With the development of our first interactive exhibits, and a few rounds of informal user testing, we’ve begun to explore approaches in multitouch and multiuser design. We’ve created both a multitouch mashup that uses Flickr and Yahoo! Maps, and a panoramic viewing application that allows visitors to access detailed photographs from points found on the larger image.
We developed these applications for our multitouch table (MT2) and for the HP TouchSmart platform. After developing touch screen exhibits for nearly a decade, the differences between standard touch and multitouch are very much in focus.
From the beginning, it has been clear that mouse or even standard touch-screen conventions wouldn’t be completely applicable. Multitouch and multiuser design requires new thinking, more experimentation, and careful user-study. I want to share some of what we’ve learned and the areas that we are still investigating. I’m also doing this in preparation for a workshop that we’ll be conducting at Museums and the Web (called “Make it Multitouch”) and a short presentation for the Canadian Museum Association’s annual meeting (called “Doers and Dreamers“) in Toronto at the end of March.
This discussion has been divided into three blog posts: The first explores user interaction and feedback, the second focuses on User Interface (UI) elements, objects and environments, while the third looks more broadly at how multitouch and multiuser exhibits can shape the visitor experience.
How do users interact with interface elements and content on a multitouch screen or surface? And how are these interactions different than those we observe in standard mouse-driven or touch-screen applications? Below is a list of some of the unique ways visitors can interact with a multitouch interface. As you’ll see, some are very natural and others are more obscure. It is a strange blend of intuitive gestures and secret handshakes.
Touch. The same as standard touch screen interactions, touch areas are made larger to accommodate a finger tip than those for mouse or trackball driven kiosks and exhibits.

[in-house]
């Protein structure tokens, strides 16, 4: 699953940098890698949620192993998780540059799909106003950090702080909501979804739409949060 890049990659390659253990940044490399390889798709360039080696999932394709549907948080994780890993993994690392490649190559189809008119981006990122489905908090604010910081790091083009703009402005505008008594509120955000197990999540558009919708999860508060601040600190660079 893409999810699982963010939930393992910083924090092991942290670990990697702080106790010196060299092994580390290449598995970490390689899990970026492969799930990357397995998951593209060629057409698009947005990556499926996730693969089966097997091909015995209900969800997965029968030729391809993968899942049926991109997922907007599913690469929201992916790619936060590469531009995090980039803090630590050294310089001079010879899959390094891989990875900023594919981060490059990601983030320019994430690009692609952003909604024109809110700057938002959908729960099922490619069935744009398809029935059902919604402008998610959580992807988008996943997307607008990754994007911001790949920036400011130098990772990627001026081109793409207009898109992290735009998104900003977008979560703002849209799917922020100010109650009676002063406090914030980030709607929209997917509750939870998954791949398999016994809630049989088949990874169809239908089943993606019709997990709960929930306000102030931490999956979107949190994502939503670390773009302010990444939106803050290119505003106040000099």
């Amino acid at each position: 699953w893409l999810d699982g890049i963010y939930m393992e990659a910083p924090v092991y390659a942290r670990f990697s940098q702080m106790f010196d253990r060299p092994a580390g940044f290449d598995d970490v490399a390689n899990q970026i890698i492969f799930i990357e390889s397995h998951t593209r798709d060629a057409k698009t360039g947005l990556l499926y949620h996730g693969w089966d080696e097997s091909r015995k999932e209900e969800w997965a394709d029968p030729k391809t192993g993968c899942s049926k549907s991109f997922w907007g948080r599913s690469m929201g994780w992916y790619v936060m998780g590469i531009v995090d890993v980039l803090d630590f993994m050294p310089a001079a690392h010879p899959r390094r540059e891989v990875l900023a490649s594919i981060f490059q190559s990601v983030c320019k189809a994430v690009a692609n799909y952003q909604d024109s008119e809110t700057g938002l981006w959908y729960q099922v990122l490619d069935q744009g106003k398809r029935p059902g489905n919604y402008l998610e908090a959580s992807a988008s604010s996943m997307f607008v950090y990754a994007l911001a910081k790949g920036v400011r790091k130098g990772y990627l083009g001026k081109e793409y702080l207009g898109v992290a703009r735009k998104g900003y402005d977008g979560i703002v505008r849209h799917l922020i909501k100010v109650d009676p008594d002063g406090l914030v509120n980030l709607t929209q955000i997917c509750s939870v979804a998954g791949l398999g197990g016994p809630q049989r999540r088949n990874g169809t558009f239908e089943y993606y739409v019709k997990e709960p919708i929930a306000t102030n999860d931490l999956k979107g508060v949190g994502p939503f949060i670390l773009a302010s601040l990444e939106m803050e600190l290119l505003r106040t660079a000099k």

Drag. With either one finger or multiple points, this type of interaction is similar to what we see with a mouse and pointer.
Pinch & Expand. This is an intuitive way to increase or decrease the size of objects in multitouch environments. In one case, we saw that just the act of placing a hand on the table surface slightly expanded an object (the hand opened a bit more as it impacted the surface). This allowed the visitor to immediately understand how to size the object. Pinch & Expand is common in ordinary hand gestures when talking about how big or small something is.
Rotate. As a visitor drags or pinches and expands an object it becomes apparent whether it can be rotated or not. Since multitouch tables have multiple points of approach, most applications provide visitors with the ability to rotate objects.
Double-Tap. We’ve used this type of interaction in a mapping mashup to “call over” a floating universal navigation element. We found this helpful for our large table, where the floating navigational item could be out of reach. However, our testing showed that this was not as an intuitive as some of the other types interaction. Although, once observed, most visitors found it simple and helpful.
Draw. Some multitouch applications allow visitors to draw shapes, such a NUI Gravitor application (seen above). It is also possible to draw “commands.” For example, you could draw an “x” on an object to close it. This would assume, however, that the object could not be dragged or resized, since those interactions would be interfere with the ability to draw.
Flip or Flick. It allows visitors to quickly browse through “stacks” of photographs or other fixed size objects. This works well with “dual touch” technologies like the iPhone and the HP TouchSmart.
Visitors can benefit from additional feedback as they interact with multitouch applications. Occasionally, there can be a lag in direct feedback for some of the interactions listed earlier. This can be especially true in multiuser environments where the application is trying to process dozens of simultaneous points.
Tracers/Trails/Auras. As each finger point is detected as a “blob” by the “touch core” software, a small graphic or animation follows the point across the surface or screen. You can see a tracer (above) following the visitor’s finger as he resizes the painting. (His finger is slightly off the table so you can clearly see the “tracer.”)
Highlights and Ghosting. As visitors touch an object, it can be made to highlight or animate in some way. Ghosting can be helpful for dragging as you can still see where the item originated. Highlights provide the user with instantaneous feedback and reinforcement of their current action.
Connections. Lines (or other indicators) that connect objects can be helpful in way-finding particularly in multiuser environments. For our multitouch mapping application, we created connection lines from photographs to their points on the map—knowing that one user may be manipulating a photograph while another is controlling the map. This allows a visitor to trace the connection line back to the geographical point where the photograph was taken.
In my next post, I’ll explore how these interactions are applied to User Interface (UI) elements, objects and environments. As you’ll see, things get really interesting when we look to adapt and invent new ways for visitors to interact.